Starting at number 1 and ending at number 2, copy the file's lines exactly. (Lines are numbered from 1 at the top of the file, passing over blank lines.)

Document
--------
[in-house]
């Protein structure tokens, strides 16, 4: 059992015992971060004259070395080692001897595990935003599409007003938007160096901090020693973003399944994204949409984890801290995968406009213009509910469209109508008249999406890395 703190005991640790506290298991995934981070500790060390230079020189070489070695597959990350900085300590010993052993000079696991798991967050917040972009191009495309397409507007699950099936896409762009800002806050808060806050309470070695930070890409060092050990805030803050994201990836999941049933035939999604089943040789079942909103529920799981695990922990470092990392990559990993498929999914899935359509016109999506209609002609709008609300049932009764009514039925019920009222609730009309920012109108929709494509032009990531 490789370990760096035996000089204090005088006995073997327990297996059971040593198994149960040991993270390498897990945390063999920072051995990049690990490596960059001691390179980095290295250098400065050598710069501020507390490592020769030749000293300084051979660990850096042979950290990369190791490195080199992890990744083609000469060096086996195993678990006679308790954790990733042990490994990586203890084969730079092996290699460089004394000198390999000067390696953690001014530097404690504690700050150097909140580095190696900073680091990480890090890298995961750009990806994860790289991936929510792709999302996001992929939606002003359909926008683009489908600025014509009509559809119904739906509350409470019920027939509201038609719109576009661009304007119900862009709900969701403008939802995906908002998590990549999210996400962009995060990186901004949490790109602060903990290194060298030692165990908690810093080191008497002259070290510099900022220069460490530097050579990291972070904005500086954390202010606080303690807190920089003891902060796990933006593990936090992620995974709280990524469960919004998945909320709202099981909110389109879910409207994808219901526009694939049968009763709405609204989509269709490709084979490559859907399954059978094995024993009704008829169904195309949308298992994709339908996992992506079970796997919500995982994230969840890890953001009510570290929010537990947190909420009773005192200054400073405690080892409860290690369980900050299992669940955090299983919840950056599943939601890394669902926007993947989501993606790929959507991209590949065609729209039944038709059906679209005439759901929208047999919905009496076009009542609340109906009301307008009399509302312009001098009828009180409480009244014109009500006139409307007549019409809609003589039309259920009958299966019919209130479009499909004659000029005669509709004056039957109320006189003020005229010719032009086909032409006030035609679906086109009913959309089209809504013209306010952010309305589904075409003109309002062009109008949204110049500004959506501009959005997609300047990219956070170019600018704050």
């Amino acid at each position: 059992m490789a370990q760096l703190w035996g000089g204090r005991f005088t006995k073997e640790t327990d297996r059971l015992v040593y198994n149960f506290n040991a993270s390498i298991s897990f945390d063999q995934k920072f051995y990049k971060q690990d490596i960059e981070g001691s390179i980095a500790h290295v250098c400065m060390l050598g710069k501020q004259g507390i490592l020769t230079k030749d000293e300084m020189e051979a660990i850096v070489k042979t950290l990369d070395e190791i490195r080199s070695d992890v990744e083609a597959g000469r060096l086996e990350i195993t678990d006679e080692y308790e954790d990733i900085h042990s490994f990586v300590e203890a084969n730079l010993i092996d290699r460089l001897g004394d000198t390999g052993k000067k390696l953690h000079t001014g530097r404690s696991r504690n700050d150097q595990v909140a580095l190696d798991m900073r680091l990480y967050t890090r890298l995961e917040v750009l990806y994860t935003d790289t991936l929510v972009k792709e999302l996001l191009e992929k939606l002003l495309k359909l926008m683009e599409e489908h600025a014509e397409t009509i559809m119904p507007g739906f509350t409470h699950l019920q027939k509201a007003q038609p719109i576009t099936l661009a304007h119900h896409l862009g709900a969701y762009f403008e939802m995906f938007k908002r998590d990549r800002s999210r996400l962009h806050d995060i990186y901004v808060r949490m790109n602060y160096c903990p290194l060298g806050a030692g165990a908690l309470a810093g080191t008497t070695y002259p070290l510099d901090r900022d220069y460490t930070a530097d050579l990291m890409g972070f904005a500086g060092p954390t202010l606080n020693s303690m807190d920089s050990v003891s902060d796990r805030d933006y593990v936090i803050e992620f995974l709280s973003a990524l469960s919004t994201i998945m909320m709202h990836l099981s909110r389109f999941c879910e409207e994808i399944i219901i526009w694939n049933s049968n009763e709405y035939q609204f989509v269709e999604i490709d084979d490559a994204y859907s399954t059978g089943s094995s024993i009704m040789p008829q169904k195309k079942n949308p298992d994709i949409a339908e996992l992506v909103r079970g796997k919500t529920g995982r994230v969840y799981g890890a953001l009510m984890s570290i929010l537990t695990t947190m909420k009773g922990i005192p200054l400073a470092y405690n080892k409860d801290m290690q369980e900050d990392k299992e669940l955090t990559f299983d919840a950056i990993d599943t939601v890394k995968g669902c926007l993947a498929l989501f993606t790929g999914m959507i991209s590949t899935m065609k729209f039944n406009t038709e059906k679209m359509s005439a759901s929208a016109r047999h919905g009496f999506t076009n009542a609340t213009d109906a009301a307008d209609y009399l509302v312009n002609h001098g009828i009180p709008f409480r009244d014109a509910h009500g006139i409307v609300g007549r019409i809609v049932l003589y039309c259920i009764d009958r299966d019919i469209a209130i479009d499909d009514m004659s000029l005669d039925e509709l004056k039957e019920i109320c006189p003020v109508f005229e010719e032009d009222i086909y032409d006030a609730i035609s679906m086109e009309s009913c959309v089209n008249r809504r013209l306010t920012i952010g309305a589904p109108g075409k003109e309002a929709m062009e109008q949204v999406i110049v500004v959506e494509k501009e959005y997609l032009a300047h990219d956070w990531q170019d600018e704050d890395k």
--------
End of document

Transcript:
[in-house]
């Protein structure tokens, strides 16, 4: 059992015992971060004259070395080692001897595990935003599409007003938007160096901090020693973003399944994204949409984890801290995968406009213009509910469209109508008249999406890395 703190005991640790506290298991995934981070500790060390230079020189070489070695597959990350900085300590010993052993000079696991798991967050917040972009191009495309397409507007699950099936896409762009800002806050808060806050309470070695930070890409060092050990805030803050994201990836999941049933035939999604089943040789079942909103529920799981695990922990470092990392990559990993498929999914899935359509016109999506209609002609709008609300049932009764009514039925019920009222609730009309920012109108929709494509032009990531 490789370990760096035996000089204090005088006995073997327990297996059971040593198994149960040991993270390498897990945390063999920072051995990049690990490596960059001691390179980095290295250098400065050598710069501020507390490592020769030749000293300084051979660990850096042979950290990369190791490195080199992890990744083609000469060096086996195993678990006679308790954790990733042990490994990586203890084969730079092996290699460089004394000198390999000067390696953690001014530097404690504690700050150097909140580095190696900073680091990480890090890298995961750009990806994860790289991936929510792709999302996001992929939606002003359909926008683009489908600025014509009509559809119904739906509350409470019920027939509201038609719109576009661009304007119900862009709900969701403008939802995906908002998590990549999210996400962009995060990186901004949490790109602060903990290194060298030692165990908690810093080191008497002259070290510099900022220069460490530097050579990291972070904005500086954390202010606080303690807190920089003891902060796990933006593990936090992620995974709280990524469960919004998945909320709202099981909110389109879910409207994808219901526009694939049968009763709405609204989509269709490709084979490559859907399954059978094995024993009704008829169904195309949308298992994709339908996992992506079970796997919500995982994230969840890890953001009510570290929010537990947190909420009773005192200054400073405690080892409860290690369980900050299992669940955090299983919840950056599943939601890394669902926007993947989501993606790929959507991209590949065609729209039944038709059906679209005439759901929208047999919905009496076009009542609340109906009301307008009399509302312009001098009828009180409480009244014109009500006139409307007549019409809609003589039309259920009958299966019919209130479009499909004659000029005669509709004056039957109320006189003020005229010719032009086909032409006030035609679906086109009913959309089209809504013209306010952010309305589904075409003109309002062009109008949204110049500004959506501009959005997609300047990219956070170019600018704050």